He's lived with a man for 31 years and wears turtlenecks and saddle shoes, and rumors of his homosexuality have swirled for years. But no one's ever heard directly from Sesame Street's Bert on his sexuality, until now… sort of.
On June 11, the famous puppet tweeted about the recent "A-Team" remake by comparing himself to A-Team star Mr-T, saying, "Ever notice how similar my hair is to Mr. T's? The only difference is mine is a little more 'mo,' a little less 'hawk.'"
To some the comment was just a cute quip about hairstyles, but to others, "mo" was short for "homo" and this was Bert's way of coming out at the perfect time.
"Being sent right in the middle of Pride Month, it seemed like a fun coded message to us 'mos, and one that I was happy to pick up on," Ed Kennedy of the gay pop culture site AfterElton.com wrote on the site Monday.
Having been one of the first people to write about the tweet, Kennedy said it felt like, "a nice little 'in joke' for the gays, and nobody else the wiser about those two adult Muppets who have shared a bedroom for 30+ years."
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Nearly four months later, the "in joke" is even more out than Bert allegedly is, gaining traction in major news outlets in the U.S. and abroad and raising the question, did Bert really out himself?
No, says Ellen Lewis, spokeswoman for "Sesame Street's" production company, Sesame Workshop.
"Our writer had no intention of implying anything by the tweet, no agenda and no idea that it would be interpreted any other way except that the 'A-Team' movie was out and Bert has, like, a mini-mohawk, so her intention was just a fun way to split up the word just to imply that his hairstyle is a shorter derivative of a longer Mohawk that Mr. T in the A-team wore," Lewis told FoxNews.com.
But this is hardly the first time Bert, or Ernie for that matter, has been accused of being gay.
"Bert and Ernie conduct themselves in the same loving, discreet way that millions of gay men, women and hand puppets do. They do their jobs well and live a splendidly settled life together in an impeccably decorated cabinet," writer Kurt Andersen says in his 1980 book "The Real Thing."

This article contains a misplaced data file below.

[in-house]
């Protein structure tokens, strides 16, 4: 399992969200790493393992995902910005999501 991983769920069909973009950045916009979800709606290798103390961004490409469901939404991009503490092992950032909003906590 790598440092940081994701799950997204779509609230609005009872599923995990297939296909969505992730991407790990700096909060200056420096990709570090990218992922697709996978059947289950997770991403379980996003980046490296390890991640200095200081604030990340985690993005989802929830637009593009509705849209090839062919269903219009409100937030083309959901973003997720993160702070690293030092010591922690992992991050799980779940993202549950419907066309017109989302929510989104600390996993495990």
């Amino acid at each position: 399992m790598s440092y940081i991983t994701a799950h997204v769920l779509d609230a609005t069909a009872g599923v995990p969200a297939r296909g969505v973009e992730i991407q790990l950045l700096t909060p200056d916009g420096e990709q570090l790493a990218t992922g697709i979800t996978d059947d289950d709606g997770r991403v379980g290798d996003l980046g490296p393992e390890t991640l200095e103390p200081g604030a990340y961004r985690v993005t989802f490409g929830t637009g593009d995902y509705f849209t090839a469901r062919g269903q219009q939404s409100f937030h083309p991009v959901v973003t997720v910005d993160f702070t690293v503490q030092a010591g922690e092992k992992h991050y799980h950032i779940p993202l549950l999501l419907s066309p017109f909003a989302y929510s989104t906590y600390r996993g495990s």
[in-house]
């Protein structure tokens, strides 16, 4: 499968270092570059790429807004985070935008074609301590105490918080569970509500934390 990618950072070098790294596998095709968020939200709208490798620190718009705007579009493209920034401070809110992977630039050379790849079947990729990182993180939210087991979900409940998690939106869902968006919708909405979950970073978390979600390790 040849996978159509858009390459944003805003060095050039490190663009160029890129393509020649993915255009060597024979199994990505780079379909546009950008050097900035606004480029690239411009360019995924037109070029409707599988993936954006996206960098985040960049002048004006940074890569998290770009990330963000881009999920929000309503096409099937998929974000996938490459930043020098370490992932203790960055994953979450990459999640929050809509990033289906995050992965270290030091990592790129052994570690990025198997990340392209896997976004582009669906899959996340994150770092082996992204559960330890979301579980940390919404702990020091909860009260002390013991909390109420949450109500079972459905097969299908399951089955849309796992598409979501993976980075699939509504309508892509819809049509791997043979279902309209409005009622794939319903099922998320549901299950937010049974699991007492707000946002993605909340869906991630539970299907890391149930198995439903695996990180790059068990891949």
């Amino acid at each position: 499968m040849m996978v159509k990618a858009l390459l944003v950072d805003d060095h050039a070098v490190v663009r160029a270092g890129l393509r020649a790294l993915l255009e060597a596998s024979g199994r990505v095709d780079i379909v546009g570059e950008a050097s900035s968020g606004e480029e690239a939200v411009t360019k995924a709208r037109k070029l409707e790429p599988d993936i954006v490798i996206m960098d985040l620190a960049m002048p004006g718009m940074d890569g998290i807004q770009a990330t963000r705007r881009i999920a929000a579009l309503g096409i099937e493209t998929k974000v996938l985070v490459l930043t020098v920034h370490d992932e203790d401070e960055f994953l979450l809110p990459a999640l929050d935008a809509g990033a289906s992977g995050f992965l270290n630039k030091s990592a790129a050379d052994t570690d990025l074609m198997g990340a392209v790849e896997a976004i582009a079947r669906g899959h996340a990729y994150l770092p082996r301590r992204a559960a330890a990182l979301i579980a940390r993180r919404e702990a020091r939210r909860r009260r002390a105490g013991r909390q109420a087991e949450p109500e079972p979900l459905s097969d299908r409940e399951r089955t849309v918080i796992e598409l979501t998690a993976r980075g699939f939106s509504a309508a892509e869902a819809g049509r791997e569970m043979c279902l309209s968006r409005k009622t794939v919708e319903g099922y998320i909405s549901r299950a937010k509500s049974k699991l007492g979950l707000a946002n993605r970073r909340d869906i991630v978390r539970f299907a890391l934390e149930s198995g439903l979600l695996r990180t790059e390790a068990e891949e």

In 2002, Sesame Workshop blocked further showings of the short film "Ernest & Bertram," in which a character based on Ernie confesses his love for another character, based on Bert.
According to GayToday.com, Ernie was even asked directly about the alleged relationship at an appearance at Carnegie Mellon University, to which he replied: "All that stuff about me and Bert? It's not true. We're both very happy, but we're not gay."
Still Jarrett Barrios, president of the Gay & Lesbian Alliance Against Defamation (GLAAD), says with more homosexual guests on this season, "Sesame Street" is growing more LGTB-friendly than ever.
"As more and more loving and committed gay and lesbian couples begin families, it's important that their children see representations of their families on their favorite shows," he told the Los Angeles Times. "'Sesame Street' has a long history of teaching children about diversity and acceptance, and I don't expect that our community will be left out of that education."
Lewis says Bert and Ernie don't have a sexuality -- "they're puppets" -- and they were created to teach kids to get along with people who are different.
"We just want to show that kids can remain friends with people who have different personalities," she said.
Kennedy writes, "If Sesame Street needs to push Bert back into the closet he shares with Ernie (in the bedroom with the twin beds), that's fine. We know the truth. *wink-wink*"